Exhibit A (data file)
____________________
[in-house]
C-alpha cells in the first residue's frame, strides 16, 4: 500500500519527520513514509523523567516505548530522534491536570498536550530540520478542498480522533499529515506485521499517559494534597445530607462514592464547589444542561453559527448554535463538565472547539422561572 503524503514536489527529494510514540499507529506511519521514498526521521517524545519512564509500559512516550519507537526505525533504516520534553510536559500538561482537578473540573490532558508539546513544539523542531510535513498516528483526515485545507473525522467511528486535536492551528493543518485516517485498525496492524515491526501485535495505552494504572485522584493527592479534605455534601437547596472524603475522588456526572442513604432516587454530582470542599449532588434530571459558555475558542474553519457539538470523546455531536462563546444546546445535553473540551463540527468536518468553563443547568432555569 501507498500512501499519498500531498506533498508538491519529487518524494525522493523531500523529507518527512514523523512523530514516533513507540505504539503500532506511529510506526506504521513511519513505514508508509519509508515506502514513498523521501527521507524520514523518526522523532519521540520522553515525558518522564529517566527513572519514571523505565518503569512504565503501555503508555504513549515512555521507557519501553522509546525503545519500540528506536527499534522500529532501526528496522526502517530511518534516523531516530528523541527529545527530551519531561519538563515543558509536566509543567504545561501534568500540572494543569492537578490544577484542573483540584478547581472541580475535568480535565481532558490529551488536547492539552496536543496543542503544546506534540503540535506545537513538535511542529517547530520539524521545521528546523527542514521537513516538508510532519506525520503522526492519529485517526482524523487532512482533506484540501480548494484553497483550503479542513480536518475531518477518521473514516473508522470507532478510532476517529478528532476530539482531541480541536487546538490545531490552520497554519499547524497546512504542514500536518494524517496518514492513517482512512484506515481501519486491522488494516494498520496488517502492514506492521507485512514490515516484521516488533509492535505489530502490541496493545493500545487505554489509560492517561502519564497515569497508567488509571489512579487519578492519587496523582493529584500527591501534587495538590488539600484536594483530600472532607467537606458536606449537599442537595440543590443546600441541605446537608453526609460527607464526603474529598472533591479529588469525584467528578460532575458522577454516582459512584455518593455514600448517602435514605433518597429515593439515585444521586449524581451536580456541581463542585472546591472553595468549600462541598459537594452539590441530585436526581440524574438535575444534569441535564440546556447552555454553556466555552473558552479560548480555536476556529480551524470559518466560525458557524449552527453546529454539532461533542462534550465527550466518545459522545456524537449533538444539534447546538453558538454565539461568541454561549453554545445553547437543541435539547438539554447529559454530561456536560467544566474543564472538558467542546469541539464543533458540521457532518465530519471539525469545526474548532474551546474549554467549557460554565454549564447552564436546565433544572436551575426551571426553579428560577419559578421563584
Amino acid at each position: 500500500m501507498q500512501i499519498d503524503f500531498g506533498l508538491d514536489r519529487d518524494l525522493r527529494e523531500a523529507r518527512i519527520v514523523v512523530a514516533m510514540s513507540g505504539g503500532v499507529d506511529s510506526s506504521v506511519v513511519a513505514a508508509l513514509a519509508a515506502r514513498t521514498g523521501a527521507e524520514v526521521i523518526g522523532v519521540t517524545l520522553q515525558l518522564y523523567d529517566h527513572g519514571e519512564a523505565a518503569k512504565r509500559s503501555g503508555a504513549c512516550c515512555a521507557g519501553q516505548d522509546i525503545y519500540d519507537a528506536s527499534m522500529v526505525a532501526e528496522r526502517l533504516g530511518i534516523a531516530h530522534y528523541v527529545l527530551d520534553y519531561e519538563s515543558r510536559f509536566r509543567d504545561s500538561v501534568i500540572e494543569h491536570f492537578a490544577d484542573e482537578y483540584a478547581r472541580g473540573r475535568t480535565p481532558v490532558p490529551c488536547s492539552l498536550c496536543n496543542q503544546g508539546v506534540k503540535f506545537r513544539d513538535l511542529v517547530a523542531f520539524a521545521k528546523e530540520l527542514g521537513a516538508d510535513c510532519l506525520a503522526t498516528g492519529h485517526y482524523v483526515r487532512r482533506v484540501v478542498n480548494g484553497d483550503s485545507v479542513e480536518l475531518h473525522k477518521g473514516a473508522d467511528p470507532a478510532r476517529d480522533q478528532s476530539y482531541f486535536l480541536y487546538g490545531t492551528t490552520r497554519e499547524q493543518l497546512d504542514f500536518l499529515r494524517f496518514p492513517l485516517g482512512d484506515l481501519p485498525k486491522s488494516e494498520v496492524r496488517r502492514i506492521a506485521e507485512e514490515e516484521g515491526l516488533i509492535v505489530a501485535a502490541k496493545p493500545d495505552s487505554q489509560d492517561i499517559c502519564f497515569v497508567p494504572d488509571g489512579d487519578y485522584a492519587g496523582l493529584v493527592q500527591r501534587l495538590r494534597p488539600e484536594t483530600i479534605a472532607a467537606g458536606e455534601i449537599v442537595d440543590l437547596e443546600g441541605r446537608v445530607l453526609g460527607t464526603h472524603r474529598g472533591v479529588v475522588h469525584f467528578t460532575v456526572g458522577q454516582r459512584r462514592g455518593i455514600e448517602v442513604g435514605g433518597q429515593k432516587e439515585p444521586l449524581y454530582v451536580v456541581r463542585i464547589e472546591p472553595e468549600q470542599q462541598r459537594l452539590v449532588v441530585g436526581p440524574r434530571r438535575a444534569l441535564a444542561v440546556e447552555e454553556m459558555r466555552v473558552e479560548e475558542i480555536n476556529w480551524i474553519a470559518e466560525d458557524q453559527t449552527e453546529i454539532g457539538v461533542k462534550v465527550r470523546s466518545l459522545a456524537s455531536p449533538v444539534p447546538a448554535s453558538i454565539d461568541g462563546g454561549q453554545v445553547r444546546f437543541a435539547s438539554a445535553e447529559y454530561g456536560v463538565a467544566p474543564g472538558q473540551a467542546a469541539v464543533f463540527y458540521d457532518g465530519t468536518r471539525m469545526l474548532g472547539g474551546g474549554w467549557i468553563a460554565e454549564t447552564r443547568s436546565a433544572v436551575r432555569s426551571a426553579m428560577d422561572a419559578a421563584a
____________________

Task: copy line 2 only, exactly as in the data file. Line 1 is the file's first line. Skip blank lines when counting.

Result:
C-alpha cells in the first residue's frame, strides 16, 4: 500500500519527520513514509523523567516505548530522534491536570498536550530540520478542498480522533499529515506485521499517559494534597445530607462514592464547589444542561453559527448554535463538565472547539422561572 503524503514536489527529494510514540499507529506511519521514498526521521517524545519512564509500559512516550519507537526505525533504516520534553510536559500538561482537578473540573490532558508539546513544539523542531510535513498516528483526515485545507473525522467511528486535536492551528493543518485516517485498525496492524515491526501485535495505552494504572485522584493527592479534605455534601437547596472524603475522588456526572442513604432516587454530582470542599449532588434530571459558555475558542474553519457539538470523546455531536462563546444546546445535553473540551463540527468536518468553563443547568432555569 501507498500512501499519498500531498506533498508538491519529487518524494525522493523531500523529507518527512514523523512523530514516533513507540505504539503500532506511529510506526506504521513511519513505514508508509519509508515506502514513498523521501527521507524520514523518526522523532519521540520522553515525558518522564529517566527513572519514571523505565518503569512504565503501555503508555504513549515512555521507557519501553522509546525503545519500540528506536527499534522500529532501526528496522526502517530511518534516523531516530528523541527529545527530551519531561519538563515543558509536566509543567504545561501534568500540572494543569492537578490544577484542573483540584478547581472541580475535568480535565481532558490529551488536547492539552496536543496543542503544546506534540503540535506545537513538535511542529517547530520539524521545521528546523527542514521537513516538508510532519506525520503522526492519529485517526482524523487532512482533506484540501480548494484553497483550503479542513480536518475531518477518521473514516473508522470507532478510532476517529478528532476530539482531541480541536487546538490545531490552520497554519499547524497546512504542514500536518494524517496518514492513517482512512484506515481501519486491522488494516494498520496488517502492514506492521507485512514490515516484521516488533509492535505489530502490541496493545493500545487505554489509560492517561502519564497515569497508567488509571489512579487519578492519587496523582493529584500527591501534587495538590488539600484536594483530600472532607467537606458536606449537599442537595440543590443546600441541605446537608453526609460527607464526603474529598472533591479529588469525584467528578460532575458522577454516582459512584455518593455514600448517602435514605433518597429515593439515585444521586449524581451536580456541581463542585472546591472553595468549600462541598459537594452539590441530585436526581440524574438535575444534569441535564440546556447552555454553556466555552473558552479560548480555536476556529480551524470559518466560525458557524449552527453546529454539532461533542462534550465527550466518545459522545456524537449533538444539534447546538453558538454565539461568541454561549453554545445553547437543541435539547438539554447529559454530561456536560467544566474543564472538558467542546469541539464543533458540521457532518465530519471539525469545526474548532474551546474549554467549557460554565454549564447552564436546565433544572436551575426551571426553579428560577419559578421563584